Sordid is everything an angsty romance should be. Forbidden relationship. Seemingly insurmountable predicament. Sexual tension so think you feel it run over your skin like an electrical current. It is a tale of loss and gain, sadness and hope. It captivated me from page one.
Grant made my heart crack and splinter with each chapter. Seeing this strong and loving man brought to heel over and over again hurt, because Ava Harrison makes us see what is below the stolid and often truculent facade he shows the world. And like great tragic heroes, hubris is his downfall. He can’t get out of his own way, but, God, do we want him to. Because this man is so good with the way he loves and protects those he cares for, we want all the poison to be sucked out of his life. Readers yearn for him to make amends and to fight for the HEA he deserves.
I just adore Bridget. I know there will be readers who may not like her choices, but nothing is ever black and white when it comes to the heart. I also don’t know that I would have chosen differently, and that makes her character real and flawed and relatable. Readers will love her fortitude. It is one of her best attributes. She has a back bone of steel when dealing with Grant’s belligerence, a soft and kind spirit when it is needed to support other characters, and she is even at times self-sacrificing. She will be a favorite heroine of 2018.
The antagonist of this story is absolutely vile. I hate this person down to my very core. The character has no feelings, remorse, or capacity to care for anyone other than selfish needs. I found no greater joy then when this person finally had karma rear its head. Although, I will say I expected a bigger fight or more explosive altercation for the climax of the story.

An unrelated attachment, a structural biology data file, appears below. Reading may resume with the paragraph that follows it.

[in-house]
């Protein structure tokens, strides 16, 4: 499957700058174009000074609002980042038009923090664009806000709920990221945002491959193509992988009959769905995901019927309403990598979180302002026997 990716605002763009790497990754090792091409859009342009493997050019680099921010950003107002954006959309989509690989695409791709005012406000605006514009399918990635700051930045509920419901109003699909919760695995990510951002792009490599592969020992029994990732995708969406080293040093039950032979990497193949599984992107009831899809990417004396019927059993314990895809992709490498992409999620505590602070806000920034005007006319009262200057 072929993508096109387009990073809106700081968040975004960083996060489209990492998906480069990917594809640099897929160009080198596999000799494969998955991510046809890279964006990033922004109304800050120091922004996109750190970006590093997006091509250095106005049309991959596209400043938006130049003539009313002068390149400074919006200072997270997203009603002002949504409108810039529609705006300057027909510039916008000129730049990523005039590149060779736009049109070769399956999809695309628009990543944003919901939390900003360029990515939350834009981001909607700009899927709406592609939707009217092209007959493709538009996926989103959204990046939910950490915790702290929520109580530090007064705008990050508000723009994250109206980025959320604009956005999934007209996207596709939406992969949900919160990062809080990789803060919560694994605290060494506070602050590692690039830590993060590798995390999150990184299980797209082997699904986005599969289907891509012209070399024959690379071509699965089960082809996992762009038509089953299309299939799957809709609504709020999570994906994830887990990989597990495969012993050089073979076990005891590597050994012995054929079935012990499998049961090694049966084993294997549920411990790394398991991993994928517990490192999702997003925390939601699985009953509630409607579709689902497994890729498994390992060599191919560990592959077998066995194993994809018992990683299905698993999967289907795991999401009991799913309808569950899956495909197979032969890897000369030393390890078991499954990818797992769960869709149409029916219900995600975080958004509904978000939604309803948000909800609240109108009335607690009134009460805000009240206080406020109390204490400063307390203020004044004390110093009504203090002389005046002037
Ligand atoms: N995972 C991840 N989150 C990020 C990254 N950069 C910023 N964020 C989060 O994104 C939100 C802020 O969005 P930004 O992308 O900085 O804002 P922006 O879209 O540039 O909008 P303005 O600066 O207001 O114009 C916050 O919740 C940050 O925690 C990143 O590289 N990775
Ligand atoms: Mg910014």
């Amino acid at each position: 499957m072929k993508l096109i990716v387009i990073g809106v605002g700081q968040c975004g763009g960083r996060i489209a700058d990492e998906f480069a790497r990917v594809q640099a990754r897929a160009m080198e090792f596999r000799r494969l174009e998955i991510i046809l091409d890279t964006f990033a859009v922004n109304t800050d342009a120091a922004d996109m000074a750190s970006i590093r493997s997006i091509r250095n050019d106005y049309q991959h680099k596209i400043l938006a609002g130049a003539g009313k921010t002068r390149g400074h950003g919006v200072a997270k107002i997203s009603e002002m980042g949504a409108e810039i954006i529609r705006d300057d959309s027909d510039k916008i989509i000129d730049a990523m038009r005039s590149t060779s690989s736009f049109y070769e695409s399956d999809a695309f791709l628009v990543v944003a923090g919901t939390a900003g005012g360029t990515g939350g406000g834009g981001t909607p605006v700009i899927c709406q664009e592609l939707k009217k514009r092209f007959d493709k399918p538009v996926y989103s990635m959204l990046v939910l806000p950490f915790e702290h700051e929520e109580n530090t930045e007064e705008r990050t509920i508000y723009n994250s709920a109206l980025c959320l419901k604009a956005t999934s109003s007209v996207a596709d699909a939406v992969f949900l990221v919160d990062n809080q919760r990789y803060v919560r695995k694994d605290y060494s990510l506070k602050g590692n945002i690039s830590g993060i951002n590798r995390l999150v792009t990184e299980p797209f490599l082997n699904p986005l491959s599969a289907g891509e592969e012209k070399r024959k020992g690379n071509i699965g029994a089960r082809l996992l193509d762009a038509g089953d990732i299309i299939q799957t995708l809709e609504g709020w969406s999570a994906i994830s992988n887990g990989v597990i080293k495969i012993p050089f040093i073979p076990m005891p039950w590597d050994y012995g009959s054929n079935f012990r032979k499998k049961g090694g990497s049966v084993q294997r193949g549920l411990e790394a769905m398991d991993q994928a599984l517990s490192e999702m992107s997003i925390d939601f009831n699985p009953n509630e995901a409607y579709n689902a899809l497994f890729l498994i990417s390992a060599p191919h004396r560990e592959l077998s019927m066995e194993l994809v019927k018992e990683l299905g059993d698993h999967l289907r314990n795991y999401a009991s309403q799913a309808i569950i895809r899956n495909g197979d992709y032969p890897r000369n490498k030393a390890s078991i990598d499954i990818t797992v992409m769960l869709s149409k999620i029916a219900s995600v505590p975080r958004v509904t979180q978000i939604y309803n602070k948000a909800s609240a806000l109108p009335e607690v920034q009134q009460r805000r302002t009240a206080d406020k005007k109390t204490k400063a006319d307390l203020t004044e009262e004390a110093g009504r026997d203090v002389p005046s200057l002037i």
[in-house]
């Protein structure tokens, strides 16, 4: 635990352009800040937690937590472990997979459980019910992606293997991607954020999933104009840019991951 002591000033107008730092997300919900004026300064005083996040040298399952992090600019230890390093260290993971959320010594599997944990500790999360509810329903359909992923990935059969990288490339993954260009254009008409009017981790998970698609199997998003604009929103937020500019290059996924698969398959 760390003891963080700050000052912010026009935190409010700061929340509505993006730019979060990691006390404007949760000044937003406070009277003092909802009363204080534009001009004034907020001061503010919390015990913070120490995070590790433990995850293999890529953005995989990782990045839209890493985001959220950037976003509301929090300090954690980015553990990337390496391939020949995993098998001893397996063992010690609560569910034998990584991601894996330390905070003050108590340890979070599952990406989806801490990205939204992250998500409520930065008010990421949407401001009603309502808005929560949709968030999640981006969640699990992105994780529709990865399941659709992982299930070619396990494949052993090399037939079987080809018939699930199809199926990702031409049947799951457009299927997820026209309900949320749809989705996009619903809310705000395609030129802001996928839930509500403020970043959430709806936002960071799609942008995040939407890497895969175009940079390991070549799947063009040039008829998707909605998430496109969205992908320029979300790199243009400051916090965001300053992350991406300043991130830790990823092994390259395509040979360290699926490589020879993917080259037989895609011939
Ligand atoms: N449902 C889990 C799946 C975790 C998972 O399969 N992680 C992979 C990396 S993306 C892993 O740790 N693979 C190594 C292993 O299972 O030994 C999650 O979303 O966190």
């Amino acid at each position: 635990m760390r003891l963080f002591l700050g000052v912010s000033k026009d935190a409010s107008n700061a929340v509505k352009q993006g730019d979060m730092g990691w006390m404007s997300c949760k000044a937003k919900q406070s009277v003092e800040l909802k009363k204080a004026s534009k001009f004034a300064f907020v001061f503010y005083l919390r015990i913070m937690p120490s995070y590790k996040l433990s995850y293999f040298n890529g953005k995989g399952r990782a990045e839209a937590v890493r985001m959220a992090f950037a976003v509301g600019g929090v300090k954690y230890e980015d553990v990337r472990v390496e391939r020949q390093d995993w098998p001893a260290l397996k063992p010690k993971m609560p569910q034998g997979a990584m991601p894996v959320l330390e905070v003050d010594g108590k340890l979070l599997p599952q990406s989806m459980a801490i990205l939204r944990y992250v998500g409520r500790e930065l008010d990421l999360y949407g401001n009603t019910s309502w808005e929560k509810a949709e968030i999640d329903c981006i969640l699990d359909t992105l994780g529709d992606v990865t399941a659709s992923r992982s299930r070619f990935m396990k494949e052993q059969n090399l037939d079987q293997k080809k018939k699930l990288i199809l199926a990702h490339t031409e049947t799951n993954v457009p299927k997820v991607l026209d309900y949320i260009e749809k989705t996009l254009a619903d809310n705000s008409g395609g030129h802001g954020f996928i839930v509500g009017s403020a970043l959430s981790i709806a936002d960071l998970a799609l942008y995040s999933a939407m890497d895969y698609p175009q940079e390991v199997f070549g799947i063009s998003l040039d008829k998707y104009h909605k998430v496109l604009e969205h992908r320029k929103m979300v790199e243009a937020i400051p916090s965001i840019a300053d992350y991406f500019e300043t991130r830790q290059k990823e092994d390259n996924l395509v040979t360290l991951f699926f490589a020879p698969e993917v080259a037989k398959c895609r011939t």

What I think I enjoyed most about Sordid, though, is its themes. There is first and foremost the idea of family and that family will always support you and forgive you. They are the people who help you get trough the hard times in life. Another idea is that pride, particularly an over abundance, can not only harm a person but can create a large number of casualties among the people who care for the hero/heroine. And while this is not a new theme in literature, it is on that has relevance no matter the time period or year. Finally as in any good romance, the idea that love can heal and soothe the soul and is worth fighting for is at the heart of Sordid. Readers will want Grant and Bridget to fight for each other and for their relationship because it brings so much joy and happiness to them.
I really enjoyed going back into the Lancaster world. Grant’s story is heartbreakingly tragic, and yet, like any great hero in literature, we root for him to overcome. So while it is a story often laced with sadness, it is also one of family and love and how those two things together can conquer any malice in life.